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EU pushes to label settlement products

The European Union (EU) have drafted a decision, that was endorsed by 27 countries, to put a commercial label on the products of Israeli settlements in the West Bank and East Jerusalem, instead of the 'made in Israel' label which is currently being used.


The Maariv Israeli newspaper revealed that the EU countries have threatened the Jewish state to support Palestinian efforts to join international bodies – in particular the International Criminal Court in The Hague – in case the U.S. Secretary of State John Kerry's efforts to resume the peace process due to Israel's continued construction of settlements, including those in Jerusalem, should fail.

The Israeli newspaper added that through their diplomats, central countries in the European Union recently conveyed this message to senior officials in Tel Aviv. According to the sources the Hebrew newspaper relied on, the European threat was the result of a feeling amongst EU countries about the recent steps taken by the Israeli government; specifically that launching plans to build hundreds of settlement units in the settlement neighborhoods of Gilo and Ramot in East Jerusalem affect the prospects of resuming the peace process and undermine the efforts of U.S. Secretary of State John Kerry.

The same sources said that the Europeans have made it clear to the decision-makers in Tel Aviv that the continuation of this policy affects EU support for Israel. They threatened that Europe will strengthen its efforts to label the products produced in the settlements, also warning Tel Aviv that the Palestinian Authority President Mahmoud Abbas (Abu Mazen) may implement his warning to resume the Palestinian campaign to join the United Nations as an independent state.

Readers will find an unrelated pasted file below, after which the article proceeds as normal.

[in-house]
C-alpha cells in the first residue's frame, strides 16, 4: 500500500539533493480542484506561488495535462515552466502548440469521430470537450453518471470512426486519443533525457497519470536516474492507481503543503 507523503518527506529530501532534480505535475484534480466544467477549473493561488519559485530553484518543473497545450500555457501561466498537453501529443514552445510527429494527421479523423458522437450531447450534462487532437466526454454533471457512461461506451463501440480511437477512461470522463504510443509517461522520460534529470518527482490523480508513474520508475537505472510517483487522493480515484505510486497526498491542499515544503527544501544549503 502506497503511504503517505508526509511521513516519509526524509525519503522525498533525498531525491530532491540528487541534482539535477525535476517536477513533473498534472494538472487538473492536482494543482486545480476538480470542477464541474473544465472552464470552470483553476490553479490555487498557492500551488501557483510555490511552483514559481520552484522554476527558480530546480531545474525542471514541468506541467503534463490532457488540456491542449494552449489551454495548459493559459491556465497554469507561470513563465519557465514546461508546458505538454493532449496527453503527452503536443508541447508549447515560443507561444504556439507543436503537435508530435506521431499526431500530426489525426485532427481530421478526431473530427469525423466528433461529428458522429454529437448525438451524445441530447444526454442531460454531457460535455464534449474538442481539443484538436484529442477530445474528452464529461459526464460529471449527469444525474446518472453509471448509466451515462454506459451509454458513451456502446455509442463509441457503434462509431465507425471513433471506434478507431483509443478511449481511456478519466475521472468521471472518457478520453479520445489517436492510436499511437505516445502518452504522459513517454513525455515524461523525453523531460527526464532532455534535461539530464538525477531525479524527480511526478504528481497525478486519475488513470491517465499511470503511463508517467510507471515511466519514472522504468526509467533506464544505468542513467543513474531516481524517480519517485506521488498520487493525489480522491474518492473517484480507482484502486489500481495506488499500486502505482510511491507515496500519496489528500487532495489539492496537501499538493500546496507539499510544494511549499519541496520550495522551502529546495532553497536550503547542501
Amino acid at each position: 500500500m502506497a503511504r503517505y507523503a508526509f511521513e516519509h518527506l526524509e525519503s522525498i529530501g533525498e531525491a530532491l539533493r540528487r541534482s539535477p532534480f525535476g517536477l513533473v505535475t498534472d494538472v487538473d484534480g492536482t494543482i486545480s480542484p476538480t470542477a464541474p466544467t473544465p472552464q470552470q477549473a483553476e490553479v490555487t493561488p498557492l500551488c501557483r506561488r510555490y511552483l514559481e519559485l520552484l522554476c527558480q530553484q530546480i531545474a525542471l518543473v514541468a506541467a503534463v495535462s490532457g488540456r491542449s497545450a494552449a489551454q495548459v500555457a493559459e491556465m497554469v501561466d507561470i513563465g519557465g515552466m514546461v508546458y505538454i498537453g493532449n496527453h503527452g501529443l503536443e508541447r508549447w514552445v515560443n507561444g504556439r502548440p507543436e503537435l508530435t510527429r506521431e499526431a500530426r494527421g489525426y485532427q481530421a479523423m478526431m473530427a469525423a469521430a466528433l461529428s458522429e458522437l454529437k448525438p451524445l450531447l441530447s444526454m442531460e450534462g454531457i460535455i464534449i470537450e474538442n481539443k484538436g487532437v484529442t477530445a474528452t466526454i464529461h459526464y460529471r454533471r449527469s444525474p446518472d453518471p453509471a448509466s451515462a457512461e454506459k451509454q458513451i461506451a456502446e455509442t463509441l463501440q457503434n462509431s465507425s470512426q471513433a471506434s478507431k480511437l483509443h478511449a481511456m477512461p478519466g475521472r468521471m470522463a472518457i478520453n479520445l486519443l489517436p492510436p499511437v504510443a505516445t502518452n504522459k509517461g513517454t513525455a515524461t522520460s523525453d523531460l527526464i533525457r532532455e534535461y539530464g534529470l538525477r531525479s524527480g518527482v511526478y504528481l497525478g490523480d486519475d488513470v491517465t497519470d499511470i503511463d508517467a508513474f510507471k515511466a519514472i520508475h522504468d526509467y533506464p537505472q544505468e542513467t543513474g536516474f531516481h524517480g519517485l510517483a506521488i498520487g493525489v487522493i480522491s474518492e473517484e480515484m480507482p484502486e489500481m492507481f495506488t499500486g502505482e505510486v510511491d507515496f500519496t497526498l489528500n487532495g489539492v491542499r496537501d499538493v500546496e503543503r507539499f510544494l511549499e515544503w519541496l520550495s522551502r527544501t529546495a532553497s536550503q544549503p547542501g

The newspaper Haaretz has quoted identical European and Israeli diplomatic sources saying that the EU decided to postpone the adoption of a law for marking the Israeli settlements products in the occupied West Bank. The law was designed to distinguish their products from the other Israeli products, and facilitate the boycott. The newspaper stressed that the delay came after a great pressure exerted by the U.S. administration on the European Union.

Danish Foreign Minister Willy Sundul has drafted rules and regulations that oblige the marketing networks in the countries of the European Union to mark the Israeli settlements products using special labels. The initiative has gained the support of France, Britain and a group of other European Union countries, which made decision-makers in Tel Aviv angry.

The resolution that was approved by 27 foreign ministers in the EU stressed that the EU and its member states are committed to the full and successful implementation of the agreements that were concluded with Israel regarding the Israeli settlements' products in the occupied West Bank.

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